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Black History

Concord Church’s History of Women Activists

Mrs. Anna Perkins

“Preserving Memories, Preserving Ourselves”

by The Rev. Dr. Emma Jordan-Simpson (Part II of Four)

The Black suffragists who were members of the Concord Baptist Church of Christ before 1920 were the beneficiaries of the work and witness of church women who began planting and cultivating the seeds of freedom and wholeness soon after the church’s founding in 1847.

The actions and commitments of these women illuminate a tradition of activism that first begins with a deep love for the wellbeing of the people. Do the people have a place to live? Have the people eaten? Are the people well?

Their efforts to answer those questions set in motion the building of an infrastructure of ministry support that would benefit those who came after them.

Maria Hampton and Hagar Washington were founding members of Concord Church. After Cecilia Broughton joined the church, these three women organized with other women in the community in 1866 to create the Female Union Relief Association for the Colored Poor of Brooklyn.

Many Black churches created burial societies and mutual help organizations because Black people had to depend on each other for care and support in times of need. In their advertisement of the fund for the Colored Poor of Brooklyn, the women promised strong administration of its resources.

Their initial public campaign to raise funds for relief was quite successful, bringing in $72.24 (about $1,488.00 in today’s currency).

Delighted with their efforts, Pastor William T. Dixon published a personal letter of thanks addressed to Brooklyn’s “generous public” in gratitude.

This may seem like a simple story of a successful charity effort. But when we consider what develops in ensuing years, this fund that was started in 1866 should be viewed as a catalyst for the creation of other such efforts that worked to strengthen the fabric of community.

With each such effort, they reimagined how Black Brooklynites might be made whole. They only had each other which, for the women, was a good place to start.

The Concord Mutual Relief Fund was created in 1877 to pay special attention to the needs of the poor members of the church.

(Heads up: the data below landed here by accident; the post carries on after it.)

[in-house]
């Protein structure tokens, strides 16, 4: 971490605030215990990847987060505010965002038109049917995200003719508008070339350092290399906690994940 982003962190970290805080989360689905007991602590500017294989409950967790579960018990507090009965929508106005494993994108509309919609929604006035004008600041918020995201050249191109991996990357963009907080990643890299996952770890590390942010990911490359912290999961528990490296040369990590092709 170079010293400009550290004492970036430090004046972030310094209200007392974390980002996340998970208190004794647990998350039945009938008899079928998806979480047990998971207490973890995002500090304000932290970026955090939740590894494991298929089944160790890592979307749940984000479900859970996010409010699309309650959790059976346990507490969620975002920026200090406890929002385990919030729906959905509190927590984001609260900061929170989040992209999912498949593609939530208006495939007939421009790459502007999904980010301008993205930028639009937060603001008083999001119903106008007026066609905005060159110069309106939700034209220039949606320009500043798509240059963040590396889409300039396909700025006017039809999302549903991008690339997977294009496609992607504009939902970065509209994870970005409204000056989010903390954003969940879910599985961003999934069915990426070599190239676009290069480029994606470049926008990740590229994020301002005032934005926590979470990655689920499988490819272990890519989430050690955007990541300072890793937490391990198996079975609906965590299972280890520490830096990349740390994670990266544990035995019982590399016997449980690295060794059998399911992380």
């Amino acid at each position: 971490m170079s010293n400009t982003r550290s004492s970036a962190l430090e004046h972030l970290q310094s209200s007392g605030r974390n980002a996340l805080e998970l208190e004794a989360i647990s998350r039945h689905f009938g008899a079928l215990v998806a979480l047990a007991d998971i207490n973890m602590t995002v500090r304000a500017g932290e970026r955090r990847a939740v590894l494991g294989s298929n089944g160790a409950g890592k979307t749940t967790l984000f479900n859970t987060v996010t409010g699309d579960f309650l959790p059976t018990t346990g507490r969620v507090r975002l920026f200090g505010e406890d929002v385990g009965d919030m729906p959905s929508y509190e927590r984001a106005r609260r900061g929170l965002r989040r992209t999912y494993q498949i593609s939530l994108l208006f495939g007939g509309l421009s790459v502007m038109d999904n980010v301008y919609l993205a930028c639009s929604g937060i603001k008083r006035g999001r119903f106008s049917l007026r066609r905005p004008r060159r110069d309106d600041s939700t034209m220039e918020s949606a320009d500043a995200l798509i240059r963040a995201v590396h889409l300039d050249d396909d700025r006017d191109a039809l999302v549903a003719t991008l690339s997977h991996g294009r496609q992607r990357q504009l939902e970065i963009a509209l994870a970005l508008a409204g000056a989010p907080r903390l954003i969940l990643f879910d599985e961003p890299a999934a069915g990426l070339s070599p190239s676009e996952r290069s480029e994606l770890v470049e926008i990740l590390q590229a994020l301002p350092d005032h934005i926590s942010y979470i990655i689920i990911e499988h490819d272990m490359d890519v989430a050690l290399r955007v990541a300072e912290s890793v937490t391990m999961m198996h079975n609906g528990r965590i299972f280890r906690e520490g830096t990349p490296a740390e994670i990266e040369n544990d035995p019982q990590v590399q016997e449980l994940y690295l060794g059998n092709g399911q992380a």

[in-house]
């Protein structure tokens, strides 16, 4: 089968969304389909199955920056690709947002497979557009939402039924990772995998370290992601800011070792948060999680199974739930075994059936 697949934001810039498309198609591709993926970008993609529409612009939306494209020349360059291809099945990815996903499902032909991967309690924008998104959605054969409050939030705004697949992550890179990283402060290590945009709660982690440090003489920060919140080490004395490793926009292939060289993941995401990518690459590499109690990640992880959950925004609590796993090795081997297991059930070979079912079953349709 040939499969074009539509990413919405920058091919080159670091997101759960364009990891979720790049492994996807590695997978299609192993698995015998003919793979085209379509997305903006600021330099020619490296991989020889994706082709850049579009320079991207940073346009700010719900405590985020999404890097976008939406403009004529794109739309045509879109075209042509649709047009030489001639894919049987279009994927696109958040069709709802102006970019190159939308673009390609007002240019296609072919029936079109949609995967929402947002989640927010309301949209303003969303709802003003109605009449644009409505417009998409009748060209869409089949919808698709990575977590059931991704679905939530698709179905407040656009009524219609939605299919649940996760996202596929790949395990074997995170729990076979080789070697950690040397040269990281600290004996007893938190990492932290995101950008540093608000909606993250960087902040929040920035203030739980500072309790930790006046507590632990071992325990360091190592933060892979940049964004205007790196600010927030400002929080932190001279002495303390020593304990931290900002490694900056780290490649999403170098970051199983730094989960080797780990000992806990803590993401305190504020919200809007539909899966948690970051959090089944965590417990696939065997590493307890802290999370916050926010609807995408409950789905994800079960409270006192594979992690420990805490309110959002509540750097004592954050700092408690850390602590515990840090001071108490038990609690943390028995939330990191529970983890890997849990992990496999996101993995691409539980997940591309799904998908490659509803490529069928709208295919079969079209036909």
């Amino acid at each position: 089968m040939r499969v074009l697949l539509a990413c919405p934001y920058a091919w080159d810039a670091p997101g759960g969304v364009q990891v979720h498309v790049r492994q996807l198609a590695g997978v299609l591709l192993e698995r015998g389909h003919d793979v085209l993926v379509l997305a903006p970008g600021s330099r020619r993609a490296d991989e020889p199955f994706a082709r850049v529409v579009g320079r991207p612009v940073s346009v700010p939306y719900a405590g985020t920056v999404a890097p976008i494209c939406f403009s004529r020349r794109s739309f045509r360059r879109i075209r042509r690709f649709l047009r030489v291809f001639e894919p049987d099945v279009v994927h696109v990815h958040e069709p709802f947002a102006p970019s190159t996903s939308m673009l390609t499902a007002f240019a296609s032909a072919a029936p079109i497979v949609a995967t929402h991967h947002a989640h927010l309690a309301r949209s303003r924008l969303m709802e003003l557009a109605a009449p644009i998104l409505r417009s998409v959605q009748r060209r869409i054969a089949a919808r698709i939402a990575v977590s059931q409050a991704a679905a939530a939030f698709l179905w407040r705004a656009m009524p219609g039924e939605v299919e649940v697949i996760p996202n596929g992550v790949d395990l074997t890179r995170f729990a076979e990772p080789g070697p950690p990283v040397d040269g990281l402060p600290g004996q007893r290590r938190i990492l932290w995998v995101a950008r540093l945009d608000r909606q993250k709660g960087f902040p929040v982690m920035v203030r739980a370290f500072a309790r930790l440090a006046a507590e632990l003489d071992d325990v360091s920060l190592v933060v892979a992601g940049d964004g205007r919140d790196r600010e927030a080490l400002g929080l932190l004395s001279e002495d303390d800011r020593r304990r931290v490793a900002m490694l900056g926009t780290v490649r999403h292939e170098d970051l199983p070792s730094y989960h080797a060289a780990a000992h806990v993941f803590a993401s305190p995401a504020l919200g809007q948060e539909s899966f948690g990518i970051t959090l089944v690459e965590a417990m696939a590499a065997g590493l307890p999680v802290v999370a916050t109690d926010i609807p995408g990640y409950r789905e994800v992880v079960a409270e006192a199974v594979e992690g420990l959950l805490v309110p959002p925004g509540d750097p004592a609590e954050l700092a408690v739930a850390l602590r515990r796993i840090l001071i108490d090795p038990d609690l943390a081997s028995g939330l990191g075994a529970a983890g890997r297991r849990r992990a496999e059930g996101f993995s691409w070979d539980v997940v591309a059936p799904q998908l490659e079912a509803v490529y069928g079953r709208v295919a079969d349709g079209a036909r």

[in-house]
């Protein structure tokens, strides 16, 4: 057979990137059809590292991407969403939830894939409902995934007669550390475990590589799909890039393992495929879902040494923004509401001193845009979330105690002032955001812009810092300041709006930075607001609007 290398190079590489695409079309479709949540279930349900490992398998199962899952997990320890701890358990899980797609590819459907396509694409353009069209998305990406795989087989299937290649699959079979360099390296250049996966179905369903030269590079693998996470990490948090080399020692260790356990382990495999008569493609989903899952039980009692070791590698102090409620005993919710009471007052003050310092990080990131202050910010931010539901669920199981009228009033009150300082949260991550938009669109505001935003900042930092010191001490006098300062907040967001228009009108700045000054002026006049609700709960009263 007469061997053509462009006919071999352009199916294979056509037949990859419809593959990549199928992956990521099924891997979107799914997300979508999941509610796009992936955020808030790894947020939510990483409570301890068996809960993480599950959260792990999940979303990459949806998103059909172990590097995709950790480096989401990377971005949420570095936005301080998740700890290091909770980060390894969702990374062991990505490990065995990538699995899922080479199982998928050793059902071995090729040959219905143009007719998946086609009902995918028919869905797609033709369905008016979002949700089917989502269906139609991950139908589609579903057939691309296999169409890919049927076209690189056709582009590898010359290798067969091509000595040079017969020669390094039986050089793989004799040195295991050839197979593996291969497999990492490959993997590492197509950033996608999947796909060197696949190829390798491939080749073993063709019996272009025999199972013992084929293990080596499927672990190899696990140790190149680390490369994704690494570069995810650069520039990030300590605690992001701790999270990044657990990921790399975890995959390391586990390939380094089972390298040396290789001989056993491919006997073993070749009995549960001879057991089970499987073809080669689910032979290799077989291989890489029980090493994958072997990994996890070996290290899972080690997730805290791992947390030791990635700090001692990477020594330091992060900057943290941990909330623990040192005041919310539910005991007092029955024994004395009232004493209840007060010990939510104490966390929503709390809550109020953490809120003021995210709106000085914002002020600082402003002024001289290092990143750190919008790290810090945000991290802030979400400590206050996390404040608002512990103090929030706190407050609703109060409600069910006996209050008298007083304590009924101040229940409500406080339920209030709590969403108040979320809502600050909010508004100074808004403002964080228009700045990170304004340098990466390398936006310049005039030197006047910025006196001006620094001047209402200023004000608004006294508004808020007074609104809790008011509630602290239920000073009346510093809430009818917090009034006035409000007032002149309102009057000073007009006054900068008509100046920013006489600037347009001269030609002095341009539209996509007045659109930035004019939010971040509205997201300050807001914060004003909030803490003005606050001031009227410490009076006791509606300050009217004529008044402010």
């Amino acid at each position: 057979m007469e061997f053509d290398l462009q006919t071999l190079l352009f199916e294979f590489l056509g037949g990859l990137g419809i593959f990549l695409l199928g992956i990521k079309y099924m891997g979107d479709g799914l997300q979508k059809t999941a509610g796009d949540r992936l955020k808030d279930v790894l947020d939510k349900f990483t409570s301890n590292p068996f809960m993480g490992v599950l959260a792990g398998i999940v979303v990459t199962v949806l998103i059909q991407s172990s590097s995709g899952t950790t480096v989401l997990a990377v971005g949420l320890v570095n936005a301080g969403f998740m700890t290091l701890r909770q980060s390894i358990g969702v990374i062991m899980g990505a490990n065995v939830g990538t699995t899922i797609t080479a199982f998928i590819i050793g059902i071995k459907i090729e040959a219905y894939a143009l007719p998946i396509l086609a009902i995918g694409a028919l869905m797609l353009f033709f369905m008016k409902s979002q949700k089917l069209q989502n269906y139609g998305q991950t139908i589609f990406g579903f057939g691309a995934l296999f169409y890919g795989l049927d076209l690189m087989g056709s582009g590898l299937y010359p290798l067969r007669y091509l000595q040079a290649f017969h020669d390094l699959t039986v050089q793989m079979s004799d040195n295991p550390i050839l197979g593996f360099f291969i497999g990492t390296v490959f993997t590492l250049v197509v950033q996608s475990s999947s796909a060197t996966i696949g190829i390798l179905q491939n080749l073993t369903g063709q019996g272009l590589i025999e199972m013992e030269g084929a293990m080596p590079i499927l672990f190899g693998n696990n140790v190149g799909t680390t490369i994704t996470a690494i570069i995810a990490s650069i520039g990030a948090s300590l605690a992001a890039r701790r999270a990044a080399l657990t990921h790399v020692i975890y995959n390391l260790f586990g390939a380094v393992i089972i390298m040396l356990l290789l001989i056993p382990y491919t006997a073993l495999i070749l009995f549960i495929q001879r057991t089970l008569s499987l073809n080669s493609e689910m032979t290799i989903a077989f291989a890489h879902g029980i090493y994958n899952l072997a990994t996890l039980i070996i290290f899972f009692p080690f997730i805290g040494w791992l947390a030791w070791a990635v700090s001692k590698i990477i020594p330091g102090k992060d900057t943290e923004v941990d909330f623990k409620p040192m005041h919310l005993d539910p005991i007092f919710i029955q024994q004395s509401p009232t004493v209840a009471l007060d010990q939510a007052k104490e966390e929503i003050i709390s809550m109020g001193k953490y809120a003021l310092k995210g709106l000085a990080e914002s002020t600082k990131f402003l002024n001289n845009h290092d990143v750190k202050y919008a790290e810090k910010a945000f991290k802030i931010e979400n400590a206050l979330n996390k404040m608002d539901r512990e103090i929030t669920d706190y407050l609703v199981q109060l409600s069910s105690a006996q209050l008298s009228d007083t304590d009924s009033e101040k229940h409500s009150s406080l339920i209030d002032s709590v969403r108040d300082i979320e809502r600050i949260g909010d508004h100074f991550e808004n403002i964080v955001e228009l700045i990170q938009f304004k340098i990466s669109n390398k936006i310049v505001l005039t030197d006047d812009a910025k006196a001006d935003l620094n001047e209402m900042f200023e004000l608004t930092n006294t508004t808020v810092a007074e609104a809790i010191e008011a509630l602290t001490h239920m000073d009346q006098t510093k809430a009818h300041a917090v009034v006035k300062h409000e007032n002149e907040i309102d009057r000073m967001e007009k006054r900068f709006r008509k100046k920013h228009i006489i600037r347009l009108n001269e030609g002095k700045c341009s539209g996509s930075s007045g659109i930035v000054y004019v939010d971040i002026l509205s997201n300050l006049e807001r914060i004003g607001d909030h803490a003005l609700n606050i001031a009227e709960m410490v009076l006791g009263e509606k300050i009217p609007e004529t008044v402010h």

The Fund’s Trustees were male and female. By 1888, Concord Church had 600 members and a number of thriving organizations led by women like the Dorcas Home Missionary Society and the Helping Hand.

The church and these organizations were the training grounds for women in leadership.

There, women learned to raise money, to strategize to meet community needs, and to organize with women in other churches around the issues affecting their lives.
Mrs. Anna Perkins joins Concord in 1884, bringing wisdom and experience with her.

An older woman, she was quick to become a constant presence and supporter of younger women. Never President or Chair, Mrs. Anna Perkins, was always ‘secretary.”

Though the Dorcas Home Missionary Society was considered a mature organization within the church when Perkins became active in 1885, by 1909 Perkins was known as its “General Secretary.”

Dorcas expanded its purpose under her “mothering.” It grew beyond the church to engage black women in the community in its work.

The Recorder of Indianapolis notes that the Dorcas started to provide assistance within the church, “but soon, its helping hand extended beyond the limits of its home circle. Wherever the cry of the orphan is heard or the needy is found, the society lends its aid.”

However, church organizations within Concord like Dorcas did more than provide aid to the needy. They did more than feed the hungry and care for the sick.

When they mentored younger women to be leaders, they sent a better letter to the future than the letter they received.

They used their skills to address issues like racial violence, racial uplift, civil rights, and women’s rights. Church work prepared Black women whose names and stories we will never know, to change the trajectory of our communities with faith and service.

They addressed the whole of Black lives and taught others to do the same.

Next, we will turn to a key figure in Black women’s suffrage in Brooklyn who was sitting under the influence of Mother and General Secretary Anna Perkins – powerhouse Alice W. Wiley Seay, founder of the Empire State Federation of Women’s Clubs and one of the leading builders of the Brooklyn NAACP Chapter.